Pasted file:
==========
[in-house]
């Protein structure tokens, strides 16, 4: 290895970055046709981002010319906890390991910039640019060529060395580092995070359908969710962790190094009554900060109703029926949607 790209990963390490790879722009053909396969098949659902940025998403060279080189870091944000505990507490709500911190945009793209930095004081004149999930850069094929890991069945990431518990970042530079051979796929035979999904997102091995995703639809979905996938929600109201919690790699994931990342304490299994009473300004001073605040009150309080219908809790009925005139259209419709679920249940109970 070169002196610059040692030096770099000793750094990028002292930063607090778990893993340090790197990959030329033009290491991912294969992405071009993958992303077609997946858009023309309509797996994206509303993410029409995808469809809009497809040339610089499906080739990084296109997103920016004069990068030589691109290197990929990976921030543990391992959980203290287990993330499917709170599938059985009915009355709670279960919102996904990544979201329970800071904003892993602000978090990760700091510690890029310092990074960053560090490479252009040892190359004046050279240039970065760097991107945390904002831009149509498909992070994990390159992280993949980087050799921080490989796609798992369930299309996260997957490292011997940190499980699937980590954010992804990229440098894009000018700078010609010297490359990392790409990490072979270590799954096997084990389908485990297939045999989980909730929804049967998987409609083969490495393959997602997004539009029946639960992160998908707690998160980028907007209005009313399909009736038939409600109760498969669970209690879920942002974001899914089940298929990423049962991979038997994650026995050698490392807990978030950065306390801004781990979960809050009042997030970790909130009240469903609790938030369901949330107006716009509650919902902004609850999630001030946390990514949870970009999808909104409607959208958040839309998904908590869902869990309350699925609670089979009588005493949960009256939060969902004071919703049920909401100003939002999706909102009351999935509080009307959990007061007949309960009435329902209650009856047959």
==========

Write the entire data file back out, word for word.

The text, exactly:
[in-house]
């Protein structure tokens, strides 16, 4: 290895970055046709981002010319906890390991910039640019060529060395580092995070359908969710962790190094009554900060109703029926949607 790209990963390490790879722009053909396969098949659902940025998403060279080189870091944000505990507490709500911190945009793209930095004081004149999930850069094929890991069945990431518990970042530079051979796929035979999904997102091995995703639809979905996938929600109201919690790699994931990342304490299994009473300004001073605040009150309080219908809790009925005139259209419709679920249940109970 070169002196610059040692030096770099000793750094990028002292930063607090778990893993340090790197990959030329033009290491991912294969992405071009993958992303077609997946858009023309309509797996994206509303993410029409995808469809809009497809040339610089499906080739990084296109997103920016004069990068030589691109290197990929990976921030543990391992959980203290287990993330499917709170599938059985009915009355709670279960919102996904990544979201329970800071904003892993602000978090990760700091510690890029310092990074960053560090490479252009040892190359004046050279240039970065760097991107945390904002831009149509498909992070994990390159992280993949980087050799921080490989796609798992369930299309996260997957490292011997940190499980699937980590954010992804990229440098894009000018700078010609010297490359990392790409990490072979270590799954096997084990389908485990297939045999989980909730929804049967998987409609083969490495393959997602997004539009029946639960992160998908707690998160980028907007209005009313399909009736038939409600109760498969669970209690879920942002974001899914089940298929990423049962991979038997994650026995050698490392807990978030950065306390801004781990979960809050009042997030970790909130009240469903609790938030369901949330107006716009509650919902902004609850999630001030946390990514949870970009999808909104409607959208958040839309998904908590869902869990309350699925609670089979009588005493949960009256939060969902004071919703049920909401100003939002999706909102009351999935509080009307959990007061007949309960009435329902209650009856047959």